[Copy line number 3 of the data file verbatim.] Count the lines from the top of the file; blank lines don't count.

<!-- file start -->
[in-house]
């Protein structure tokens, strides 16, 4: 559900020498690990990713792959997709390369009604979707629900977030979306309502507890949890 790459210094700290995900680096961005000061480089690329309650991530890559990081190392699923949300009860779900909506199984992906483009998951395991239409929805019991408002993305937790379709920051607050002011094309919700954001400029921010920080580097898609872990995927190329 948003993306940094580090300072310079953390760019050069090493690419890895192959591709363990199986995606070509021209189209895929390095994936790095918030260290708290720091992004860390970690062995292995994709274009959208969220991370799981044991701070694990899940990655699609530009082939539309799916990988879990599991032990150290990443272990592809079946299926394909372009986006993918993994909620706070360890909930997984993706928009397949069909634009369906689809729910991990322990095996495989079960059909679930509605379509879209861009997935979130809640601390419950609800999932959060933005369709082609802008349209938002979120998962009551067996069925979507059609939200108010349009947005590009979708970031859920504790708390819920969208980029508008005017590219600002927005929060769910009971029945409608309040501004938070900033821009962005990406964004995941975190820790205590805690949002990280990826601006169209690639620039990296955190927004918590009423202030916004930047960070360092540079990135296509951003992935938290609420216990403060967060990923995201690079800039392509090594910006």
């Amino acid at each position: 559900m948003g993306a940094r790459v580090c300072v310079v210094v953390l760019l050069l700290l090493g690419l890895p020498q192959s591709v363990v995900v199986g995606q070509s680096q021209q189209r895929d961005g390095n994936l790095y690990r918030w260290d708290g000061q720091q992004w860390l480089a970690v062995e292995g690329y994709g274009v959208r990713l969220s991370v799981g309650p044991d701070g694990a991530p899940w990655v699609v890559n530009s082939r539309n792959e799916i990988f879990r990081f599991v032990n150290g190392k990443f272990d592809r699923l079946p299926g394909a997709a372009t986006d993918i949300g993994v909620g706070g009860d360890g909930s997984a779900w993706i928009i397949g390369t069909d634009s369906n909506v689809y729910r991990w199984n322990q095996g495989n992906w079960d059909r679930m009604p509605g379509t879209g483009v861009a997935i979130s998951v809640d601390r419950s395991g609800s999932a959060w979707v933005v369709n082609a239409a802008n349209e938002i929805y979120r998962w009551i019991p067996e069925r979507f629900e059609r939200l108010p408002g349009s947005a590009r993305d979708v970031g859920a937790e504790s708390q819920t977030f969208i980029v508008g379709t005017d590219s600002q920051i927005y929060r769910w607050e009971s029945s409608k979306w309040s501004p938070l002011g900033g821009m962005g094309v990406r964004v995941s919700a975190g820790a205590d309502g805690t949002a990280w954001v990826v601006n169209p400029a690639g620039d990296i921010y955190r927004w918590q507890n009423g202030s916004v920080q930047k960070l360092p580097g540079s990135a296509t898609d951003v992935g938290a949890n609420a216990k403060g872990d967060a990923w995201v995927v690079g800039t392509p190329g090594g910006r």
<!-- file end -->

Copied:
């Amino acid at each position: 559900m948003g993306a940094r790459v580090c300072v310079v210094v953390l760019l050069l700290l090493g690419l890895p020498q192959s591709v363990v995900v199986g995606q070509s680096q021209q189209r895929d961005g390095n994936l790095y690990r918030w260290d708290g000061q720091q992004w860390l480089a970690v062995e292995g690329y994709g274009v959208r990713l969220s991370v799981g309650p044991d701070g694990a991530p899940w990655v699609v890559n530009s082939r539309n792959e799916i990988f879990r990081f599991v032990n150290g190392k990443f272990d592809r699923l079946p299926g394909a997709a372009t986006d993918i949300g993994v909620g706070g009860d360890g909930s997984a779900w993706i928009i397949g390369t069909d634009s369906n909506v689809y729910r991990w199984n322990q095996g495989n992906w079960d059909r679930m009604p509605g379509t879209g483009v861009a997935i979130s998951v809640d601390r419950s395991g609800s999932a959060w979707v933005v369709n082609a239409a802008n349209e938002i929805y979120r998962w009551i019991p067996e069925r979507f629900e059609r939200l108010p408002g349009s947005a590009r993305d979708v970031g859920a937790e504790s708390q819920t977030f969208i980029v508008g379709t005017d590219s600002q920051i927005y929060r769910w607050e009971s029945s409608k979306w309040s501004p938070l002011g900033g821009m962005g094309v990406r964004v995941s919700a975190g820790a205590d309502g805690t949002a990280w954001v990826v601006n169209p400029a690639g620039d990296i921010y955190r927004w918590q507890n009423g202030s916004v920080q930047k960070l360092p580097g540079s990135a296509t898609d951003v992935g938290a949890n609420a216990k403060g872990d967060a990923w995201v995927v690079g800039t392509p190329g090594g910006r």